Because health and health care are critically important to people, the organizations and individuals that provide health information on the Internet have special, strong obligations to be trustworthy, provide high quality content, protect users' privacy, and adhere to standards of best practices for online commerce and online professional services in health care.


    Guiding Principles

    1. Candor & Trustworthiness

    Guiding Principle:

    Organizations and individuals providing health information, products, or services on the Internet have an obligation to candidly disclose

    (A) those factors that could influence content
    (B) the potential risks of providing personal information on the Internet

    2. Quality

    Guiding Principle:

    Organizations and individuals offering health information, products, or services on the Internet have an obligation to

    (A) provide high quality information, products, or services
    (B) provide means for users to evaluate the quality of health information

    3. Informed Consent, Privacy & Confidentiality

    Guiding Principle:

    Organizations and individuals providing health information, products, or services on the Internet have an obligation to

    (A) safeguard users' privacy
    (B) obtain users' informed consent when gathering personal information

    4. Best Commercial Practices

    Guiding Principle:

    Organizations and individuals who sponsor, promote, or sell health information, products, or services on the Internet have an obligation to

    (A) disclose any information a reasonable person would believe might influence his or her decision to purchase or use products or services
    (B) be truthful and not deceptive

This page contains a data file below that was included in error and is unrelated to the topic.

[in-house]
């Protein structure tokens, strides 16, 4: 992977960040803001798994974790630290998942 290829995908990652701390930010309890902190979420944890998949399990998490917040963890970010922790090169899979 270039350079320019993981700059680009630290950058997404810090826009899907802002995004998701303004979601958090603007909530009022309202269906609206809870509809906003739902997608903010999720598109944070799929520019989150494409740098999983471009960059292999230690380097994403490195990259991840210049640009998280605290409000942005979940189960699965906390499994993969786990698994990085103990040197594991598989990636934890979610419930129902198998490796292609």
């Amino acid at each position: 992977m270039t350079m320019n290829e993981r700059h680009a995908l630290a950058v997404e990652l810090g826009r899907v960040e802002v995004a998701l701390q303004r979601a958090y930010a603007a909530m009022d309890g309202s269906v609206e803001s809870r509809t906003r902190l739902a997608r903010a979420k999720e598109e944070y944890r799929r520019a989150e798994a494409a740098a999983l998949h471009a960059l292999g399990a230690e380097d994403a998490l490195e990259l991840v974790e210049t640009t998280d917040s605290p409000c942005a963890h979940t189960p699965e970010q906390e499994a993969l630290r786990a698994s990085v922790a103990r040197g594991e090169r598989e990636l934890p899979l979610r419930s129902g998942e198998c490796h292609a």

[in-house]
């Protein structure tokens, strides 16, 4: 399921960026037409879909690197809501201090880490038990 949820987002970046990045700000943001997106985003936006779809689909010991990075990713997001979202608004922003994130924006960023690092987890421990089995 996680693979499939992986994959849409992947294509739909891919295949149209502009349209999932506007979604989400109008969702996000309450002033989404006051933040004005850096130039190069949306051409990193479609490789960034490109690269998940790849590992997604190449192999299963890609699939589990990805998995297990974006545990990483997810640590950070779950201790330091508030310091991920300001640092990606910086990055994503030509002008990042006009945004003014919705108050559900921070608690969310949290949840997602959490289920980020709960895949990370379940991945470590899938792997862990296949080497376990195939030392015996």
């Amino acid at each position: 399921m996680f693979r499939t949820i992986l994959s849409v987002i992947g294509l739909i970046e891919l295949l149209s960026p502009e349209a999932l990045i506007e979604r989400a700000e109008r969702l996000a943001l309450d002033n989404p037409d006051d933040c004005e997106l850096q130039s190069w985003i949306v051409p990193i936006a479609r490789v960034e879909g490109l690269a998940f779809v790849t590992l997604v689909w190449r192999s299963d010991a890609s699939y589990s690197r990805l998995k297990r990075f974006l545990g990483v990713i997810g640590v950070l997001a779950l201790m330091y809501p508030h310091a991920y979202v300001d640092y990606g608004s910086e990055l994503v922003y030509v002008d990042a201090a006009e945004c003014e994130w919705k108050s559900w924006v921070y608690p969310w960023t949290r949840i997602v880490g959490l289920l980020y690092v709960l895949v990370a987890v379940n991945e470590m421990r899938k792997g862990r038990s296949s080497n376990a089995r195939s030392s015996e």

(C) engage in responsible business relationships and affiliations
    (D) guarantee editorial independence
    (E) disclose the site's privacy policy and terms of use

    5. Best Practices for Provision of Health Care on the Internet by Health Care Professionals

    Guiding Principle:

    Health care professionals and organizations who provide health information, products, or services on the Internet have an obligation to

    (A) adhere to the highest standards of professional practice
    (B) help patients to understand how the Internet affects the relationship between professional and patient while adapting the highest professional standards to the evolving interactions made possible by the Internet

    Definitions

    Health Information

    Health information includes information for staying well, preventing and managing disease, and making other decisions related to health and health care.
    It includes information for making decisions about health products and health services.
    It may be in the form of data, text, audio, and/or video.
    It may be subject to frequent changes due to the updating of websites or user-provider interactivity

    1. Candor & Trustworthiness

    Guiding Principle: Organizations and individuals providing health information, products, or services on the Internet have an obligation to candidly disclose